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Millie Christie-Dervaux for Spectator

Barnard board of trustees Chair Emerita Anna Quindlen, BC ’74, headlined Barnard's convocation, which kicked off the College's 125th anniversary celebrations.

Generations of Barnard alumnae, current students, and faculty gathered at Riverside Church on Monday for a school-wide convocation to kick off Barnard's 125th anniversary celebrations.

The convocation—which normally occurs during the New Student Orientation Program to welcome first-year students—included speeches from Barnard board of trustees Chair Emerita Anna Quindlen, BC '74, and administrators about why the all-women's college is still relevant 125 years after its founding.

"Barnard is the whole wide world in a package you can get your hands around—a place where it is easy to be utterly unafraid," Quindlen said on Monday, referring to her famous quote—and Barnard application mainstay—about majoring in unafraid at Barnard.

Quindlen and college administrators spoke to a crowd of Barnard students sporting their class color T-shirts, Barnard alumnae, faculty, and administrators from across the University.

While much of the event celebrated Barnard's past, some speakers hinted at its future and relevance as a women's college.

Barnard President Debora Spar highlighted the obstacles facing women in the world today—one of the many reasons she believes women's colleges are still important.

"The world needs a place like Barnard because the world sadly still operates differently for women," Spar said.

Spar noted that while the U.S. once had 230 women's colleges, only 47 exist today. Of the Seven Sisters—a consortium of seven women's colleges founded in the 19th century—only five remain all-women's colleges.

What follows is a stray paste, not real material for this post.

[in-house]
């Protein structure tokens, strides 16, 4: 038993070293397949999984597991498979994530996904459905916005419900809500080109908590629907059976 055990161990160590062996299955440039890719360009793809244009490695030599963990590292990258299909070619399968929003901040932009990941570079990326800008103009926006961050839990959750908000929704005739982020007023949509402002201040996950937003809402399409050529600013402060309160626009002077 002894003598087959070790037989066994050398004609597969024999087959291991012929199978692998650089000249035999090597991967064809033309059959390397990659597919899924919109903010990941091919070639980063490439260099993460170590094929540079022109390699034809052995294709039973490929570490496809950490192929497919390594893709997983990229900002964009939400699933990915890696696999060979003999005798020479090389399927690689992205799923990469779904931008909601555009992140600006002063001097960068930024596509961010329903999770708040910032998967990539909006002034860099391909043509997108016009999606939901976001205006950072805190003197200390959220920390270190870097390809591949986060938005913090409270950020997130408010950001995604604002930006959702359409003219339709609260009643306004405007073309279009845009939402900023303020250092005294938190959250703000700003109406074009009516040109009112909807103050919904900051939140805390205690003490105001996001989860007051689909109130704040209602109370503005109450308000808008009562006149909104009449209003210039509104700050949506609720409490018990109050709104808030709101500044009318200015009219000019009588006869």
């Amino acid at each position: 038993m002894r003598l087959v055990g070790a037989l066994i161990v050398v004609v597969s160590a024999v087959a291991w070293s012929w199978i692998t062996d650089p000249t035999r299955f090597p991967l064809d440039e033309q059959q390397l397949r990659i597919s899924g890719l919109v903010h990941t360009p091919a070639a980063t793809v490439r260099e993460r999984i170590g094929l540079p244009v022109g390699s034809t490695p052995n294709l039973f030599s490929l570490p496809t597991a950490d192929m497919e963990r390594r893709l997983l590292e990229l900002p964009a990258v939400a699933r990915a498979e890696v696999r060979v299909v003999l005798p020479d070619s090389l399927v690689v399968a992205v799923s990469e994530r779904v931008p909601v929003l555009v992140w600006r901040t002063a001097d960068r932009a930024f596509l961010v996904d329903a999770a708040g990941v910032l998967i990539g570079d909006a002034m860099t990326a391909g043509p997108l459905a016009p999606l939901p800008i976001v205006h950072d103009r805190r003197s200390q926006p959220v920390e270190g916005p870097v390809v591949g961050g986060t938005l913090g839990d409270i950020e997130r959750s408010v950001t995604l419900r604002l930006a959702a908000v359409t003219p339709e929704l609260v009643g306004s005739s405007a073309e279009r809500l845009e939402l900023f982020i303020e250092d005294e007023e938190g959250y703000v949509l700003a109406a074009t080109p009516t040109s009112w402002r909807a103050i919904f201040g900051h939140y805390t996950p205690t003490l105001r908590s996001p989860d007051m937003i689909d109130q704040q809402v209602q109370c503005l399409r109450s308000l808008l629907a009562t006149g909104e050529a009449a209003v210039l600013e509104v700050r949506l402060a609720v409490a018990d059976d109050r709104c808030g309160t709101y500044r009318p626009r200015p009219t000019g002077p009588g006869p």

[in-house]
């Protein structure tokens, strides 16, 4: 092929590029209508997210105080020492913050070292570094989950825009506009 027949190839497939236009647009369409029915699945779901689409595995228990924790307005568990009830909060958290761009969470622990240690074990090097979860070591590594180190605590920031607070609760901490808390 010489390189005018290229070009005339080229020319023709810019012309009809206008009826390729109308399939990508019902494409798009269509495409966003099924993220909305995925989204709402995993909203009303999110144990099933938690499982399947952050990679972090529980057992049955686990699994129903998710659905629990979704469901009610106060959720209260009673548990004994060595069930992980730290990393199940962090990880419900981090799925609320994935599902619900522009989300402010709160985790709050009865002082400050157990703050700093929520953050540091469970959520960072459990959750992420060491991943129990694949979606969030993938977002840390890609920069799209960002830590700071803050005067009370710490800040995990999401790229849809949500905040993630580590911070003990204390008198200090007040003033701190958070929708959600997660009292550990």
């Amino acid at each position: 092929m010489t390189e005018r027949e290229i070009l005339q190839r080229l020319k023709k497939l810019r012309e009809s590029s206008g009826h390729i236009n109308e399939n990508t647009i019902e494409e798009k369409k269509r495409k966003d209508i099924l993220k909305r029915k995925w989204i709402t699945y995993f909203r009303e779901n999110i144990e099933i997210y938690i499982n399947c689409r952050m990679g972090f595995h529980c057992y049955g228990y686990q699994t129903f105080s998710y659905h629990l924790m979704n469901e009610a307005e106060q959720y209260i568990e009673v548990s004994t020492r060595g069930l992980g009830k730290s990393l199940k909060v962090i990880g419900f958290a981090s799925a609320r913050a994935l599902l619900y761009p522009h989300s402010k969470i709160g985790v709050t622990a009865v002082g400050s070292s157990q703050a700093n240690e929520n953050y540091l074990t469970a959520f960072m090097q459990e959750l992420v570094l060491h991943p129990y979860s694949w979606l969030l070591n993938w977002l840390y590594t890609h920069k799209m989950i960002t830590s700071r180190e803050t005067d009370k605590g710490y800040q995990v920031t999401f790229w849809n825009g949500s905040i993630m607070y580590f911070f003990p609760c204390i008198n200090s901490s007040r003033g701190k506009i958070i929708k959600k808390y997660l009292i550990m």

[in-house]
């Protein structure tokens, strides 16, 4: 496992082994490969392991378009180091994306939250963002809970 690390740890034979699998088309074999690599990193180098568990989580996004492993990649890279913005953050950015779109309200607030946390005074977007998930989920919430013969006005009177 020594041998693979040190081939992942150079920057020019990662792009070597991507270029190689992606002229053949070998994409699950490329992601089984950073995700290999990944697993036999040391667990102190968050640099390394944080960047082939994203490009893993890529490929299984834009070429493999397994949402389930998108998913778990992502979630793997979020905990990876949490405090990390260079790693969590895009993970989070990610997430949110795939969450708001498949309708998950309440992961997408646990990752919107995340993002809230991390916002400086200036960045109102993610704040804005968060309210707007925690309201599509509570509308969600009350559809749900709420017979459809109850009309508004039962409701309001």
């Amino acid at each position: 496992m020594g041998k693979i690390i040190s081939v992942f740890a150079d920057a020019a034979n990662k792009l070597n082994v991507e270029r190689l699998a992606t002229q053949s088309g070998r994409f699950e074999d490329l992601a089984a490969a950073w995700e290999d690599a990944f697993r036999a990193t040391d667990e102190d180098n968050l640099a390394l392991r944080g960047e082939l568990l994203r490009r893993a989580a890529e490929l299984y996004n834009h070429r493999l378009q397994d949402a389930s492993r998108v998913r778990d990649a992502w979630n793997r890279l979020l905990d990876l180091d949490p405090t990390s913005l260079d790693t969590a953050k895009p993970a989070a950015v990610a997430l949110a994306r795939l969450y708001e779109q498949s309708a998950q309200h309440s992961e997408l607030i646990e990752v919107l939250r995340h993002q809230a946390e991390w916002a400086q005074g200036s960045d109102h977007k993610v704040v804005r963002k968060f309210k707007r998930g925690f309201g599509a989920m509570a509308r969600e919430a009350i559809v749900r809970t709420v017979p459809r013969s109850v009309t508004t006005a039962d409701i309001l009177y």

But Spar said that Barnard is still thriving, having admitted its largest first-year class ever this year.

"But here we are, not only surviving, but thriving, and better than ever," Spar said. "We are a place where, by definition, girls rule."

Barnard Student Government Association President Julia Qian, BC '15, used the event to speak about the possibility of admitting trans students to Barnard—a topic of debate that has been further fueled by Mount Holyoke's decision last week to admit trans students.

"We should challenge ourselves to take Barnard to the next level," Qian said. "I encourage you to redefine women and what it means to be a woman in the 21st century."

The alumnae who came to help celebrate their alma mater's 125th anniversary, which will be celebrated throughout the year with a number of events, reflected before the event about how the school had changed since they graduated.

"Barnard is much more focused on what the world is like for women and the definition of a woman," Elise Pustilnik, BC '53, the former head of the alumnae association in the 1980s, said.

"I keep coming back because we have a great class," Barbara Sahlman, BC '53, said. "My grandchildren and great-grandchildren also graduated from Barnard! We're all committed as alumna because the Barnard relationship is very inspiring."

Current students, meanwhile, said that the event reminded them of why they went to Barnard.

"It's nice to come to Barnard as a freshman during such a special occasion," Rosie Fatt, BC '18, said.

"It's an important anniversary," Lizzie Moye, BC '15, said. "It's interesting that women's education has gained much more popularity in recent years, and this convocation is a celebration of that."

rana.hilal@columbiaspectator.com  |  @Ra_Hilal

Barnard College convocation Anna Quindlen
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